He is the member of the Johannesburg SQL User Group and also hold a Master’s Degree in MCom IT Management from the University of Johannesburg.

He is currently under the employment of Karabina Solutions

View all posts by Sifiso W. Ndlovu
Sifiso W. Ndlovu
SQL Database design

About Sifiso W. Ndlovu

Sifiso is a Johannesburg based certified professional within a wide range of Microsoft Technology Competencies such SQL Server and Visual Studio Application Lifecycle Management. He is the member of the Johannesburg SQL User Group and also hold a Master’s Degree in MCom IT Management from the University of Johannesburg. He is currently under the employment of Karabina Solutions View all posts by Sifiso W. Ndlovu

4 comments
Joshua Guttman
Joshua Guttman

The first two have been there since 1992 and before as Sybase. The last two are just properties of tcp/ip.

Sifiso W. Ndlovu
Sifiso W. Ndlovu

@Joshua Guttman thanks for feedback. I skipped a network course in my school days and so I don't know much about networking. If the last two are the properties of tcp/ip - do you think there are additional properties that could allow for convenient connection against remote instance (i.e. connect to SQL by typing "remotehost" and have that auto-resolved to a remote SQL Server instance)?

Ivan
Ivan

What would be the case on prod environments, where you would use convenience Names instead of the proper connection string? I mean this is only working for local connections and if you are a production dba, local connection are the last thing you should do.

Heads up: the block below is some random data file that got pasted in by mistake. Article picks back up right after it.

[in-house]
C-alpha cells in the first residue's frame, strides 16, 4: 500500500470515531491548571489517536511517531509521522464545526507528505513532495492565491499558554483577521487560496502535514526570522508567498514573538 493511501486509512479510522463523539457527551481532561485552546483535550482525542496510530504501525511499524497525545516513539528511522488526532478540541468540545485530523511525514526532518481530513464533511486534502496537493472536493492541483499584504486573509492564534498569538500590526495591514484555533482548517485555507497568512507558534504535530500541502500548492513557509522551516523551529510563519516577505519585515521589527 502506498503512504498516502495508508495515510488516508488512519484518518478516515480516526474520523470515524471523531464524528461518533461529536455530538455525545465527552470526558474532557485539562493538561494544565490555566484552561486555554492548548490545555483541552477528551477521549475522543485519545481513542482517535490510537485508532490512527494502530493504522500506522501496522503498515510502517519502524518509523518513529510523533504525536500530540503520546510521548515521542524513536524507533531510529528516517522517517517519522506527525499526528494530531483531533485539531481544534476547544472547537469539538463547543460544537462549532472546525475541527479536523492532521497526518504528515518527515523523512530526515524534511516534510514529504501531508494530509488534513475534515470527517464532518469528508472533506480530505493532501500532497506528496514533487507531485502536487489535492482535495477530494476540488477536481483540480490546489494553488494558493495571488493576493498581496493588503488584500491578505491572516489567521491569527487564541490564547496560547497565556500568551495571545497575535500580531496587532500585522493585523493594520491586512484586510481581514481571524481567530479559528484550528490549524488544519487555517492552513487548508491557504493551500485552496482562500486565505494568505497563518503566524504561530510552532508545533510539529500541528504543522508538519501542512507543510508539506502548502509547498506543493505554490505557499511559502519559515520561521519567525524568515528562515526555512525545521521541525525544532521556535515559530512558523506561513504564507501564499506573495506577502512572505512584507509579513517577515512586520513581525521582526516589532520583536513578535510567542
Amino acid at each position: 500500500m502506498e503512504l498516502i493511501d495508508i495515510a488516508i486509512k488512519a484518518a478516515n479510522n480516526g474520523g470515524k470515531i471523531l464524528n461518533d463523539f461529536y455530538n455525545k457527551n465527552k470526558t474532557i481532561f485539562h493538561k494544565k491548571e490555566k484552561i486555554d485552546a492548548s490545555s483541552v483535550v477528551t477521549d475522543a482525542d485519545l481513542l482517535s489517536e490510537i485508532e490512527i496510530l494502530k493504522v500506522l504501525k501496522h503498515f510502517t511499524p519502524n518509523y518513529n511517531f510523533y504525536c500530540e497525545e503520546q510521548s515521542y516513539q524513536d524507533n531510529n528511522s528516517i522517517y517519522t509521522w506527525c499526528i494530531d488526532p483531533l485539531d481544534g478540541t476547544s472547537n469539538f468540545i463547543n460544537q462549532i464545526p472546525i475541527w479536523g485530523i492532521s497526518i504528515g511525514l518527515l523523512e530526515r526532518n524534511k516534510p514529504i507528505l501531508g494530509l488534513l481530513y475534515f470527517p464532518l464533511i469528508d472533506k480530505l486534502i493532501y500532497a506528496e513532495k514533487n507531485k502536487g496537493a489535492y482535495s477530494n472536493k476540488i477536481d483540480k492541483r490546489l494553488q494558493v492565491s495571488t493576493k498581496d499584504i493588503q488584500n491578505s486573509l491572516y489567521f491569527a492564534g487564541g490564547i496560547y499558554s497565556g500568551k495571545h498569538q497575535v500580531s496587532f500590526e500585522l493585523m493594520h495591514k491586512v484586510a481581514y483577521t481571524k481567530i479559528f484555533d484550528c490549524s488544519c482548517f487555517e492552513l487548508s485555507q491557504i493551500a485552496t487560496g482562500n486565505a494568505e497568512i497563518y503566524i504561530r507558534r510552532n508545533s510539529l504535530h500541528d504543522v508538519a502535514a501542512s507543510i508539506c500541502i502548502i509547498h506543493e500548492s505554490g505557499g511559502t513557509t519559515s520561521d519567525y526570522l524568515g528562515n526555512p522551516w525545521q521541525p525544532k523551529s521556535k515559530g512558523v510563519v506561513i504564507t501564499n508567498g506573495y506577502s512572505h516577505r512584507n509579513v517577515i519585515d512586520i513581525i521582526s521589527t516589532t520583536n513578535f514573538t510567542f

PS: Can you post some documentation on usage of port 443 mentioned in your Figure 6?

Sifiso W. Ndlovu
Sifiso W. Ndlovu

@Ivan Thanks for the feedback Ivan. Yes, convenience names are only used within local connections and they should never be used in a production environment. Honestly, it's a lazy way of establishing a SQL Server connection and I suspect that's why there isn't much written officially from Microsoft Library sites i.e. MSDN, TechNet etc. As for documentation on port 443 - so much has been written about it. Remember it only becomes a default port for SQL Server but generally they are applications that can still be configured to listen on it.


General overview of what port 443 entails: http://www.auditmypc.com/tcp-port-443.asp


Specific overview of port 443 as it refers to usage by SQL Server: http://sqlmag.com/sql-server/sql-server-tcp-and-udp-portshttps://msdn.microsoft.com/en-us/library/cc646023.aspx